Scrapped wharf plan cost Port $1.5 million
By Steve Limtiaco • Pacific Daily News • February 9, 2010
A $1.5 million plan to help the Port Authority of Guam create a new "deep water" wharf in outer Apra Harbor has gone to waste because the wharf project was scrapped.
According to a fiscal 2009 financial audit, released yesterday by the Office of Public Accountability and prepared by Ernst & Young, the cost of the wharf plan was recorded as a loss because the project won't be implemented.
The port remains open to the idea of the wharf project, according to Port General Manager Glenn Leon Guerrero, but it was estimated to cost as much as $83 million to complete and port officials decided to spend money on other improvements instead. There were also environmental concerns related to the wharf project, he said yesterday.
"As we were evaluating the need for this project, we learned of the impending military buildup, which then forced the port to redirect our energies to ensuring the necessary upgrades were implemented to our terminal facility to meet the demands of our community and the military buildup," he said.
The port will make improvements according to its modernization plan, but a deep water wharf is not part of the plan, Leon Guerrero said.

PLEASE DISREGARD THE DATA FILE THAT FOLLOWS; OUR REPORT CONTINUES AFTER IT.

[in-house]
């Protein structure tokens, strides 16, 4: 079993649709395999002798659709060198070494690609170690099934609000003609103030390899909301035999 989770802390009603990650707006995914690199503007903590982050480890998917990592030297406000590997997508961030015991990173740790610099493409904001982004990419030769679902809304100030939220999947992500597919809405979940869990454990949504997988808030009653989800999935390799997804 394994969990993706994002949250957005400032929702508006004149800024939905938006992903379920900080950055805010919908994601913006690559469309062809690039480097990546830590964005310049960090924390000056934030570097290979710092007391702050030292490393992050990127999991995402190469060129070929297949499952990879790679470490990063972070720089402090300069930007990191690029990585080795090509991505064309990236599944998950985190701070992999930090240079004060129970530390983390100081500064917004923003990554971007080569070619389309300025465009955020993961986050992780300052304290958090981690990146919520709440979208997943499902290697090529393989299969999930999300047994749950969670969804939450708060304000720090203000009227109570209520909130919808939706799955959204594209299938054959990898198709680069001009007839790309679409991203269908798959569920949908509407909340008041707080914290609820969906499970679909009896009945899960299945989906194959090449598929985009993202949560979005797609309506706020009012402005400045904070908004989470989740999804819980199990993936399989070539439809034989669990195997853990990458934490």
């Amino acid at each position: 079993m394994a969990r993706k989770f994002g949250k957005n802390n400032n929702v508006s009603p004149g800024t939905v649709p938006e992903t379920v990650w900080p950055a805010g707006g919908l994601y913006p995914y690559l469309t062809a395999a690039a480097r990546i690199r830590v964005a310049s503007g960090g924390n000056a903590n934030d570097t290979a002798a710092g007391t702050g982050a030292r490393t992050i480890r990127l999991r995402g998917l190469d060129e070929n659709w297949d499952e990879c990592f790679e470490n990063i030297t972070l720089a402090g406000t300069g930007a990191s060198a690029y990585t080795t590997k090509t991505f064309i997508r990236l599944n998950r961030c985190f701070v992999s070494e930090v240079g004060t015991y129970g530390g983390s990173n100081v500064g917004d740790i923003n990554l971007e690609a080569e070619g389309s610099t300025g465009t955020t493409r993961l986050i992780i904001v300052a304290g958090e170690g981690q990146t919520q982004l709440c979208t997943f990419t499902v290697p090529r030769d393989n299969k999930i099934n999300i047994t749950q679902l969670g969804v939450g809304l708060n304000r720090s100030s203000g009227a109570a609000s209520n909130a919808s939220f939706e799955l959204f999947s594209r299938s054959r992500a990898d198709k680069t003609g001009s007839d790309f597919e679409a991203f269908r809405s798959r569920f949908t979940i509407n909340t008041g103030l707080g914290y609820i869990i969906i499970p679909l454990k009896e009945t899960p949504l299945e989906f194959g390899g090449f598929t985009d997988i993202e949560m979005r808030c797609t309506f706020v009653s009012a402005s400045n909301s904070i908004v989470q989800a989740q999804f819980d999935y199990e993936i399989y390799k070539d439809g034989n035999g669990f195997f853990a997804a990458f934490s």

The idea of creating a new wharf and storage space on more than 17 acres of dredged soil was explored before the military buildup was announced, as a way to allow more aircraft carriers and other large vessels to visit Guam.
In September 2002, the government of Guam received a $1.5 million grant award from the Economic Development Administration, U.S. Department of Commerce, to prepare an architectural and engineering design, and an environmental impact statement for a new deep wharf in outer Apra Harbor, according to Pacific Daily News files.
The federal share of the wharf design and environmental study was $1.3 million, and the port's share was $200,000, which came from port revenue, Leon Guerrero said. The wharf plan was done by TG Engineers, the same company that designed the new landfill, and the environmental study was done by the U.S. Army Corps of Engineers.
The military's preferred plan for visiting aircraft carriers, according to the draft Environmental Impact Statement for the buildup, is to create a new carrier wharf at inner Apra Harbor. The military's proposal would require widening an existing shipping channel and dredging the seabed to create a turning basin near the wharf.
The audit report released yesterday states the port currently is waiting for $99.7 million in federal grants and loans so it can start working on the $200 million in planned improvements that are part of the modernization plan.
According to the audit, the port collected about the same amount of revenue during fiscal 2009 as it did during fiscal 2008 -- $30.1 million in fiscal 2009, compared to $30.18 million the previous fiscal year.
The audit notes the port collected about $636,000 less in cargo handling and wharfage fees, but collected about $897,000 more for equipment and space rental.
The port also cut its operating expenses by $378,000 last fiscal year, the report states.